Oronasopharyngeal suction removes secretions from the pharynx by a suction catheter inserted through the mouth or nostril. Used to maintain a patent airway, this procedure helps the patient who can’t clear his airway effectively with coughing and expectoration, such as the unconscious or severely debilitated patient. The procedure should be done as often as necessary, depending on the patient’s condition.
Because the catheter may inadvertently slip into the lower airway or esophagus, oronasopharyngeal suction is a sterile procedure that requires sterile equipment. However, clean technique may be used for a tonsil tip suction device. In fact, an alert patient can use a tonsil tip suction device himself to remove secretions.
Wall suction or portable suction unit with connecting tubing ▪ water-soluble lubricant ▪ sterile normal saline solution ▪ disposable sterile container ▪ sterile suction catheter (a #10 to #16 French for an adult, #8 or #10 French for a child, or pediatric feeding tube for an infant) ▪ sterile gloves and personal protective equipment, as needed ▪ overbed table ▪ waterproof trash bag ▪ towel ▪ Optional: tongue blade, tonsil tip suction device, nasopharyngeal or oropharyngeal airway (optional for frequent suctioning).
A commercially prepared kit contains a sterile catheter, disposable container, and sterile gloves.
Preparation of Equipment
Before beginning, check your facility’s policy to determine whether a doctor’s order is required for oropharyngeal suctioning. Also review the patient’s blood gas or oxygen saturation values, and check vital signs. Evaluate the patient’s ability to cough and deep breathe to determine his ability to move secretions up the tracheobronchial tree. Check his history for a deviated septum, nasal polyps, nasal obstruction, traumatic injury, epistaxis, or mucosal swelling.
If no contraindications exist, gather and place the suction equipment on the patient’s overbed table or bedside stand. Position the table or stand on your preferred side of the bed to facilitate suctioning. Connect the tubing to the suctioning unit. Date and then open the bottle of normal saline solution. Open the waterproof trash bag.
Confirm the patient’s identity using at least two patient identifiers according to your facility’s policy.1
Explain the procedure to the patient even if he’s unresponsive. Inform him that suctioning may stimulate transient coughing or gagging, but tell him that coughing helps to mobilize secretions. If he has been suctioned before, just summarize the reasons for the procedure. Reassure him throughout the procedure to minimize anxiety and fear, which can increase oxygen consumption.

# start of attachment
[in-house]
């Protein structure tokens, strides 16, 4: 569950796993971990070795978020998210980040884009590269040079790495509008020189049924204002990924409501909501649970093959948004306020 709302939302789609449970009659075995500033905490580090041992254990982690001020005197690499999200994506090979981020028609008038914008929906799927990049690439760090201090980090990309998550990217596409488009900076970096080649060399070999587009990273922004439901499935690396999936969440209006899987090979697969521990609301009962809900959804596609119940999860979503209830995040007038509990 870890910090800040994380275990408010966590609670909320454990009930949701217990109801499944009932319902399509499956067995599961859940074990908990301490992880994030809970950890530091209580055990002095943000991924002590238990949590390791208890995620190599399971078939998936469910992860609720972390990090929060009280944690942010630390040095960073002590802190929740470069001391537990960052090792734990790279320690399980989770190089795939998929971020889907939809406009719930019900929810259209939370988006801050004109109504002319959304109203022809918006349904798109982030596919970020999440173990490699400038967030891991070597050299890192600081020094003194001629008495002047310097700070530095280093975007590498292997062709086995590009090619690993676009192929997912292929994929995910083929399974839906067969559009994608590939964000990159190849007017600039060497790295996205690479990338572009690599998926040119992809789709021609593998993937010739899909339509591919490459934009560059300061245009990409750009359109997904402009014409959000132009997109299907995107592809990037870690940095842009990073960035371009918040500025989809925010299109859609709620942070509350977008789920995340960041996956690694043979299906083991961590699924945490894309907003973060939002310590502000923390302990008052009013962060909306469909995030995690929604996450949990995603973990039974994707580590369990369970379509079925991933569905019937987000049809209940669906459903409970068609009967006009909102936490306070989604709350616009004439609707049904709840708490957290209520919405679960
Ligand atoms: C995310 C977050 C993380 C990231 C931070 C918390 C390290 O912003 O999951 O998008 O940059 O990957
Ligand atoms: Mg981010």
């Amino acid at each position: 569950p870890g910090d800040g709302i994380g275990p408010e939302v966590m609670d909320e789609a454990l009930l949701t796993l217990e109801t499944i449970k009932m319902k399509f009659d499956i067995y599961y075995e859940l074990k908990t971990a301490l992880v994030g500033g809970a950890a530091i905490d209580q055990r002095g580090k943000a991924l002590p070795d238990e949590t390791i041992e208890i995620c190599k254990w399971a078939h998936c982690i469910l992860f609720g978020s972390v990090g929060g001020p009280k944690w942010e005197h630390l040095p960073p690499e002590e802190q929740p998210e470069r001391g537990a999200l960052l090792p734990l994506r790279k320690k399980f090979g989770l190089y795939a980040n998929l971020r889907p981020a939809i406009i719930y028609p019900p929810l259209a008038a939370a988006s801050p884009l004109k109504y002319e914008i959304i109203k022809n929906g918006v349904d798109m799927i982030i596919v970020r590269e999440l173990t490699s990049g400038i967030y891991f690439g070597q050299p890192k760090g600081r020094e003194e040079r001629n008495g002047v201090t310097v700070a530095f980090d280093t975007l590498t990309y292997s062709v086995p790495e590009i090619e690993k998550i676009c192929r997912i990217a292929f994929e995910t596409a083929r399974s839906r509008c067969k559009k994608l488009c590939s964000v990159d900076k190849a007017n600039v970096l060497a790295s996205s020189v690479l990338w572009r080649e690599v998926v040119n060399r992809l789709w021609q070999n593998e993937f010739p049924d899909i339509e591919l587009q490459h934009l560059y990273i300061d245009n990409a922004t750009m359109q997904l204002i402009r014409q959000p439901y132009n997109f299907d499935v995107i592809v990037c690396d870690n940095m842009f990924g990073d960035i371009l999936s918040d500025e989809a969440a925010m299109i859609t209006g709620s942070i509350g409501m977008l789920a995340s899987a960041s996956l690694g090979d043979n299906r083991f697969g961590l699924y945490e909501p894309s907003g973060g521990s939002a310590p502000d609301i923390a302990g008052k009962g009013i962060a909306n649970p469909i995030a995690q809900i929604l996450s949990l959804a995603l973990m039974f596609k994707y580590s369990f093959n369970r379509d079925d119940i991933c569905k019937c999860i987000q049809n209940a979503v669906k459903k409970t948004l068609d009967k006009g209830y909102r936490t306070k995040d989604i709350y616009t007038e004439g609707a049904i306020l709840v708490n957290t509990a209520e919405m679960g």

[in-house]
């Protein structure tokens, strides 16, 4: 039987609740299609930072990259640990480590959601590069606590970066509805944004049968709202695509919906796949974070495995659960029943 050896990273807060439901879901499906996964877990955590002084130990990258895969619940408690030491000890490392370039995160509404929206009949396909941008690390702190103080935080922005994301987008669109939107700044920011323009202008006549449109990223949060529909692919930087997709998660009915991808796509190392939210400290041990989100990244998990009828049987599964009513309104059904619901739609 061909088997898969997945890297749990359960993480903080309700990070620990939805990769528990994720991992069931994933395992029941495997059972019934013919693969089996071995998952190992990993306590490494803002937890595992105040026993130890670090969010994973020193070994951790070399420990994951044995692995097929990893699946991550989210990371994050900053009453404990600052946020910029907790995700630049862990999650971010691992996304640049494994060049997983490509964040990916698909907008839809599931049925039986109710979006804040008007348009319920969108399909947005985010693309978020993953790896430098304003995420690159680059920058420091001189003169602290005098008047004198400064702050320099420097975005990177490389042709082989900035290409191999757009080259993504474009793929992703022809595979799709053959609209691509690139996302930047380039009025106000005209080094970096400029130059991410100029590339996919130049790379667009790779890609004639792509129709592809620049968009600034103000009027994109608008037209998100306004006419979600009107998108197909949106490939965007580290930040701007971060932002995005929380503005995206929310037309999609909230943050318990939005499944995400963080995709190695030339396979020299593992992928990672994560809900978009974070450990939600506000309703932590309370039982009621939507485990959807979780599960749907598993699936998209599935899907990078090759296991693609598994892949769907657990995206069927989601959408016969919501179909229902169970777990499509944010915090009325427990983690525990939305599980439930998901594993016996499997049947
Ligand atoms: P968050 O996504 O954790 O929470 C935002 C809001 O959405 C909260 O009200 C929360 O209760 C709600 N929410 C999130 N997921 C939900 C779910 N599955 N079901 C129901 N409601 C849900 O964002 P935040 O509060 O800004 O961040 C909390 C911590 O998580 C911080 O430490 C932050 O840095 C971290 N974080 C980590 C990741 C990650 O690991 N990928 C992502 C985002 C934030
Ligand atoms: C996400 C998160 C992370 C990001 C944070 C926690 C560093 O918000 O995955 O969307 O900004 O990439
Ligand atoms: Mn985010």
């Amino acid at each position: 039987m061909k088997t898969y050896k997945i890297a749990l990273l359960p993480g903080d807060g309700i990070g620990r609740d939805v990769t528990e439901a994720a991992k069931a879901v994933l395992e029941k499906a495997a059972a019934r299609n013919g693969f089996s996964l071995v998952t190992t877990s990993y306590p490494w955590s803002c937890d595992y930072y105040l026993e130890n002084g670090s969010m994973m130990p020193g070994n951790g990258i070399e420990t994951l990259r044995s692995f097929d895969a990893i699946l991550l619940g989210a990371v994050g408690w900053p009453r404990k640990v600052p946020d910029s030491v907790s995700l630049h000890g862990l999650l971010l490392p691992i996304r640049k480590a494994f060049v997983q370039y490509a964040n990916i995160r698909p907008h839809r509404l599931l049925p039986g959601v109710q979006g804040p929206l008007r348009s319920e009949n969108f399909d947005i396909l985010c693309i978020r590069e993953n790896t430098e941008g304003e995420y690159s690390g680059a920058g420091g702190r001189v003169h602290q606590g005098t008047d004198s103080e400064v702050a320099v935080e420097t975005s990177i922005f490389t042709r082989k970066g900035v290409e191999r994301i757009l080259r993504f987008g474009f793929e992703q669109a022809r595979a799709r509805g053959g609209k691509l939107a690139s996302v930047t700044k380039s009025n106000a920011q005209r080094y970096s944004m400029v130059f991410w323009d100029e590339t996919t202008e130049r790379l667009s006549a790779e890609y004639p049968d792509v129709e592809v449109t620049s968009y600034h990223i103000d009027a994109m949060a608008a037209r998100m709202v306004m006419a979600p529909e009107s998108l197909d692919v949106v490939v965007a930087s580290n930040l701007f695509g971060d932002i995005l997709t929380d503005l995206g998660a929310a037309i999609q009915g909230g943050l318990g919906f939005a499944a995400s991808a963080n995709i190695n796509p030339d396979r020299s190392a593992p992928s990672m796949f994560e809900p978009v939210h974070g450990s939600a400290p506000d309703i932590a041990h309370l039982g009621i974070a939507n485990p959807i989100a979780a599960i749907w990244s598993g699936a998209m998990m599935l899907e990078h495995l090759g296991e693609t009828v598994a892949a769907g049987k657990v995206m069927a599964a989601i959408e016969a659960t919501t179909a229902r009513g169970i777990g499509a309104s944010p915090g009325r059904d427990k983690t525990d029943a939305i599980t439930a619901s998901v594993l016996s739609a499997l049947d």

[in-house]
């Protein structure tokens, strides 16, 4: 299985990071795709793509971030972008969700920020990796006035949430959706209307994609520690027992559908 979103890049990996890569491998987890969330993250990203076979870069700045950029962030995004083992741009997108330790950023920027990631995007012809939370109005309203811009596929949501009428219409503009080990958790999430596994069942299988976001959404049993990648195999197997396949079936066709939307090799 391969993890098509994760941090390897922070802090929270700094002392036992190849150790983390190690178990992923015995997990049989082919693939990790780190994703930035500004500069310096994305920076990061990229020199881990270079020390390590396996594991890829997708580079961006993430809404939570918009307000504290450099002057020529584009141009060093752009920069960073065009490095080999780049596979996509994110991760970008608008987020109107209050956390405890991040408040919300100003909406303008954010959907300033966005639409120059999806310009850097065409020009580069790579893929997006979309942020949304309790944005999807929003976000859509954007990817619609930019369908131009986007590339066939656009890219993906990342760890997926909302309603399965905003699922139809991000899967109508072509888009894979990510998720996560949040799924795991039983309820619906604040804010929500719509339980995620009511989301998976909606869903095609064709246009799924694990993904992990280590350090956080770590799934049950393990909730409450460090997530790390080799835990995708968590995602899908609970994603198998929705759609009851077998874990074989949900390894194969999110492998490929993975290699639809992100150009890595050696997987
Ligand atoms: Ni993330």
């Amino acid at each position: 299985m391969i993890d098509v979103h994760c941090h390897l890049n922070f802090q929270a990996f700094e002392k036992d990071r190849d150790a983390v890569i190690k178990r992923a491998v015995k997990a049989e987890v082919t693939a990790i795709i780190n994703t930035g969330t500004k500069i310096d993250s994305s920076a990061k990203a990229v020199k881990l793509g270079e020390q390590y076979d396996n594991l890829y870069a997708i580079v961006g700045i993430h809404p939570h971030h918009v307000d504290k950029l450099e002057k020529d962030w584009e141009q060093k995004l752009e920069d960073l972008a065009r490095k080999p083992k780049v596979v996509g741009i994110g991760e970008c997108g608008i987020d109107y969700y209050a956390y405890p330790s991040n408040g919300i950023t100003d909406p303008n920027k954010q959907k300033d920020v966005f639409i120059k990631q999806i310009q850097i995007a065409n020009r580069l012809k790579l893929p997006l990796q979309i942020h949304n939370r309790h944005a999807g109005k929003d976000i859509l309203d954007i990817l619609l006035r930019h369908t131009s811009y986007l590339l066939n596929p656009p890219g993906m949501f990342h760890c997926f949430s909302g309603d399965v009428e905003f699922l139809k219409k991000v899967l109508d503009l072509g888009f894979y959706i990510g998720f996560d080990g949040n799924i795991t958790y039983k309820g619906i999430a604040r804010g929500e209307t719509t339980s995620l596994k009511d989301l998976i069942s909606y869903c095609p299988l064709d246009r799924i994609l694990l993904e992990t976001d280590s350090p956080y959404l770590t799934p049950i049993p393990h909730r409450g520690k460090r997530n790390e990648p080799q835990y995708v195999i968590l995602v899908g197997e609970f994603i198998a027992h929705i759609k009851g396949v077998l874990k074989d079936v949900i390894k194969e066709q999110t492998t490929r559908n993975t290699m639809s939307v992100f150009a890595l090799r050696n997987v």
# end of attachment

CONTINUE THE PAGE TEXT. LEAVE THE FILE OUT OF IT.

Determine which nostril is more patent.
Place the patient in semi-Fowler’s or high Fowler’s position, if tolerated, to promote lung expansion and effective coughing. If the patient is unconscious, position him on his side facing you to help promote drainage of secretions.
Place a towel across the patient’s chest.
Turn on the suction from the wall or portable unit, and set the pressure according to your facility’s policy. Usually, the pressure may be set between 100 and 120 mm Hg; higher pressures cause excessive trauma without enhancing secretion removal.5
Occlude the end of the connecting tubing to check suction pressure.
Using strict sterile technique, open the suction catheter kit or the packages containing the sterile catheter, container, and gloves. Put on the gloves; consider your dominant hand sterile and your nondominant hand nonsterile.
Using your nondominant hand, pour the saline solution into the sterile container.
With your nondominant hand, place a small amount of water-soluble lubricant on the sterile area of the catheter. The lubricant is used to facilitate passage of the catheter during nasopharyngeal suctioning.
Pick up the catheter with your dominant (sterile) hand and attach it to the connecting tubing (as shown below). Use your nondominant hand to control the suction valve while your dominant hand manipulates the catheter.
Dip the catheter into the sterile normal saline solution (as shown below) to moisten the inside of the catheter.
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